What is a Smart Meter?

home automation

One aspect of a home or business’ heating and cooling system that is often overlooked is the electrical usage monitoring system, most commonly seen through meters installed outside a home or facility.  Smart meters have increased in popularity over the last few years as a way to help control energy usage, provide valuable feedback for end users and utility companies, and ultimately encourage people to take a more vested interest in the efficient operation of their HVAC systems.  Emerson Climate Technologies is proud to sponsor an editorial series with TriplePundit.com to explore a variety of HVAC-related issues and this article titled “What is a Smart Meter?” provides an overview of why homeowners and businesses should care about keeping an eye on their energy usage through smarter devices.




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6 thoughts on “What is a Smart Meter?

  1. Hi Andy, you are right, this is not normal. Since the room thermostat typically controls the compressor contactor directly, there is a good chance the problem is with one of these devices. I would recommend contacting a qualified HVAC Service Tech. Allowing the Outdoor unit (compressor) to short cycle like this, will greatly reduce the unit’s reliability and overall system’s life.

  2. My exterior A/C compressor turns on and off intermitently. It occurs when the temperature readout is the same as what it is set at. Once the room temperature goes above the setting the exterior fan turns on a functions properly.

  3. The lines themselves don’t usually leak unless they are bent, crimped or rubbing against something. Leaks usually occur in the joints where the lines are blazed into the other components. I would first check if it is covered under your warranty but generally if the contractor can locate and fix the leak it should last a long time – the useful life of your system. If it is a newer system I’d fix the leak but watch it closely to make sure it continues to cool. If it is not cooling well the leak may not be fixed or there might be more than one leak. Running a system without the minimum amount of refrigerant can cause other expensive problems. Hope this helps.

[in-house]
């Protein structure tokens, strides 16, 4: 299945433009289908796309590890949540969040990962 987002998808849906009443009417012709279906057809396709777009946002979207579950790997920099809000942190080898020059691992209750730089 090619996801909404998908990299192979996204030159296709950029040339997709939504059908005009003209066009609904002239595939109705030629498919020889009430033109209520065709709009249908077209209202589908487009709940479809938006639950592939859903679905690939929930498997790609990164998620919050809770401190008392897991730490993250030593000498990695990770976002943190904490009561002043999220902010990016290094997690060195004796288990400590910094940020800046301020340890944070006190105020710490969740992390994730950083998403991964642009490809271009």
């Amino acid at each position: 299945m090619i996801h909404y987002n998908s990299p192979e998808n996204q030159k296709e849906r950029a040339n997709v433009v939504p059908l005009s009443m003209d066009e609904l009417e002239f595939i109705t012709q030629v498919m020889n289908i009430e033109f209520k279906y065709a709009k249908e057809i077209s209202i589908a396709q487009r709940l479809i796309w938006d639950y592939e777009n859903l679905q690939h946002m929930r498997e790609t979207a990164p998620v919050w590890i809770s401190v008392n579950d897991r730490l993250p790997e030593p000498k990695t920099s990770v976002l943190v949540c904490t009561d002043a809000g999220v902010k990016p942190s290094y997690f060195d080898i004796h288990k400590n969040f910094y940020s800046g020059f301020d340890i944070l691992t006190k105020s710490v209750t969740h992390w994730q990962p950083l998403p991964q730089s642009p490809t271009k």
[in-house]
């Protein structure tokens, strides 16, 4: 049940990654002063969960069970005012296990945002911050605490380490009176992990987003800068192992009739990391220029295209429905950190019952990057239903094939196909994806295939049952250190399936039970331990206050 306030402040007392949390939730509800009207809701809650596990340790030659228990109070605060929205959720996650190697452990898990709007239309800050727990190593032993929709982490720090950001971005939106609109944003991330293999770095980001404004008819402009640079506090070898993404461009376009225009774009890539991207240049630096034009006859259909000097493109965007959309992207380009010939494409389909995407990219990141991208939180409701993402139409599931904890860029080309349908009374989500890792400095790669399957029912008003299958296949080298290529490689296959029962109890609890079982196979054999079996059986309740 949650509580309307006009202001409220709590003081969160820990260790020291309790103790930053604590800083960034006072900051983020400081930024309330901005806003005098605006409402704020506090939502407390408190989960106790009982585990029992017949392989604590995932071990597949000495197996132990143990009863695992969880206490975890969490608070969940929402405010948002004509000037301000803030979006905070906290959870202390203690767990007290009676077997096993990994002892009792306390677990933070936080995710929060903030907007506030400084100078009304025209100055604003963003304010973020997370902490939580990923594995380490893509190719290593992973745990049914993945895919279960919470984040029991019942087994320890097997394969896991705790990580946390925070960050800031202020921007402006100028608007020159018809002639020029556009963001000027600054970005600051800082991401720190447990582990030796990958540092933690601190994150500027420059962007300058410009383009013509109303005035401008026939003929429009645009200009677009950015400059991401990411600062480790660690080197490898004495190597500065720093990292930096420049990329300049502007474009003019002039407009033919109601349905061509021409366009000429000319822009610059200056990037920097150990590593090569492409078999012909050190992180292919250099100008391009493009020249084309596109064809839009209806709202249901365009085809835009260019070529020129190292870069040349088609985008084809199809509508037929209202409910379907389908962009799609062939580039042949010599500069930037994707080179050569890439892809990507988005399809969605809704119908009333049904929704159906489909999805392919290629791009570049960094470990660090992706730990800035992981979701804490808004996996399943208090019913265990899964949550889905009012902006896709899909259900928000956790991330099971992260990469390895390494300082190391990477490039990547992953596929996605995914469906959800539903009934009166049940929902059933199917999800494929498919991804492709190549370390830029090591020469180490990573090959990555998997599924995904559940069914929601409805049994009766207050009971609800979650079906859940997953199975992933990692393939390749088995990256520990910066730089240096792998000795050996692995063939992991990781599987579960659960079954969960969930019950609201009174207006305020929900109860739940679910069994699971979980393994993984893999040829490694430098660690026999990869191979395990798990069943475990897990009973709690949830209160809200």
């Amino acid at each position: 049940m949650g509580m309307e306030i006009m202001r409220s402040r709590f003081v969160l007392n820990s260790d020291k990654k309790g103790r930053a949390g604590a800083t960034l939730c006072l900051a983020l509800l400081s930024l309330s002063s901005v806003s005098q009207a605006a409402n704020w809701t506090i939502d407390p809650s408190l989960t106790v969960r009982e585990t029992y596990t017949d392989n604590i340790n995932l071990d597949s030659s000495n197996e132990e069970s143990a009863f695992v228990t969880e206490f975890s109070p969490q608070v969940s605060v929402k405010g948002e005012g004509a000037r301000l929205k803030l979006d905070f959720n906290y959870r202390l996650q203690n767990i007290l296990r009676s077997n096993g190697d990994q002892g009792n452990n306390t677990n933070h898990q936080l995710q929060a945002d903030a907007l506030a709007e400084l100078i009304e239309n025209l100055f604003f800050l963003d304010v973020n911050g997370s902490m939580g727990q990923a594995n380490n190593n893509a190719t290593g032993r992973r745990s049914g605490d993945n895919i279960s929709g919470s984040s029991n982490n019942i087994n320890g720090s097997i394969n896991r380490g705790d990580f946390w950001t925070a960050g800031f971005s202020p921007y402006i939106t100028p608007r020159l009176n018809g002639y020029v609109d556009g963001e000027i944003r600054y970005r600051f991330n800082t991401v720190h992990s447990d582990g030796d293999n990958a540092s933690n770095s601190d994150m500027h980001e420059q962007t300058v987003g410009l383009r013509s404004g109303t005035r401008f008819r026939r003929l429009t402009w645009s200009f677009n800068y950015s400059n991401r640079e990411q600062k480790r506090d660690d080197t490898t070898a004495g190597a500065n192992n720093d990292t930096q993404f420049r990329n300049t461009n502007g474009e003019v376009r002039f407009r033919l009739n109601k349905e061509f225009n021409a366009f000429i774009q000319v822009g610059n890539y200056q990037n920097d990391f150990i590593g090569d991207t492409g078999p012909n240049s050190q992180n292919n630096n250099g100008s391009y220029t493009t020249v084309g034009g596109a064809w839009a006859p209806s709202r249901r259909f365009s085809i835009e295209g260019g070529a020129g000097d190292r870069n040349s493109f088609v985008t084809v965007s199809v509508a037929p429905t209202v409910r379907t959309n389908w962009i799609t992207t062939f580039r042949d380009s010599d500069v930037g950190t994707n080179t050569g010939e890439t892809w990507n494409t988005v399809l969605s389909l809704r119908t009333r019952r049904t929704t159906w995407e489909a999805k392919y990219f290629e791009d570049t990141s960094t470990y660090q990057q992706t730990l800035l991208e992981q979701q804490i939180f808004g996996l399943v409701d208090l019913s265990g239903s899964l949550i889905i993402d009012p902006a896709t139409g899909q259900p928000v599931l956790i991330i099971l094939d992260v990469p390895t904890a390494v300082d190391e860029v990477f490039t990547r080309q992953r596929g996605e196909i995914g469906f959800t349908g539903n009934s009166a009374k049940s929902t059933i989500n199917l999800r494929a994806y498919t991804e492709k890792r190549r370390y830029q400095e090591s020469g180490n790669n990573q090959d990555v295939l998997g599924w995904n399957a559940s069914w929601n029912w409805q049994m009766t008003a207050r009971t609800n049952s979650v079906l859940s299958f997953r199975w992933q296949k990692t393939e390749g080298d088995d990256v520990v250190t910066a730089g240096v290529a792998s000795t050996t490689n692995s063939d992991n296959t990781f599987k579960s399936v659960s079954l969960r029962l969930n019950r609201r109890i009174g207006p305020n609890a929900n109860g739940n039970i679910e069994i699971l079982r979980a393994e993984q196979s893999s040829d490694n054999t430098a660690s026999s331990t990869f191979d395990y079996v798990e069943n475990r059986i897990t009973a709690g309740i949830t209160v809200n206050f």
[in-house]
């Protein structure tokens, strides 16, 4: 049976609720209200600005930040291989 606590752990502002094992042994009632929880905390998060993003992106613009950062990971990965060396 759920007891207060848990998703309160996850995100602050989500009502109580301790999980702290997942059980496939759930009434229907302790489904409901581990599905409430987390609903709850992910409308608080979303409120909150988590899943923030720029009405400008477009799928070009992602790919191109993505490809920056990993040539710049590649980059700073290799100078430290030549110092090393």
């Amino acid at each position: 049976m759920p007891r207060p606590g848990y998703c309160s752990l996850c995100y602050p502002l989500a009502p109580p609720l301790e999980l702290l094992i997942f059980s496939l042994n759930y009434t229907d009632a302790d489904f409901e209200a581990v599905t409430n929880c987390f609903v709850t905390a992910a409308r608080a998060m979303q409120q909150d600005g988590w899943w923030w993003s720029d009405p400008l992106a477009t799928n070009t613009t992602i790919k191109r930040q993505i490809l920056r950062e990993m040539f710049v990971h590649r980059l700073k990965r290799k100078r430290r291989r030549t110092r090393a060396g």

4. Sometimes AC system leaks are difficult to fix – depending on where they are, etc., but if it is a slow leak it might cool for a long time before it needs to be fixed again. So, even if the leak is not completely fixed, she might get through the summer without replacing it. However, if the system is over ten years old and has a lot of run hours (e.g. in the south) she might be better off just replacing it if, and when it is not cooling properly again. In any case, continued re-charging with replacement refrigerant will eventually get expensive and it is also not good for the environment to leak the old refrigerant to the atmosphere. There are some other articles on this site that might provide more information. Here is one – http://www.ac-heatingconnect.com/repair-or-replace-what-should-i-do-with-my-old-air-conditioner/ , but there are others too. you can use the search tool to do further research. Good luck!

    • I too have a slow leak in my new system that is occuring somewhere in the lines that we can’t find. My repair men suggested putting a patch in as well instead of running new lines. How long do they typically last? Would I be better off just runnng new lines?

  5. My daughter had a tram Furnace and Air condition unit installed two years ago. Her ac was not cold last summer. The installer came back and said the unit was very low of coolent. He put a sealent in the system and put new coolent in the system. My daughters concern is. Is the unit fixed or will this problem reaccure down the road? (This is a forced air system)

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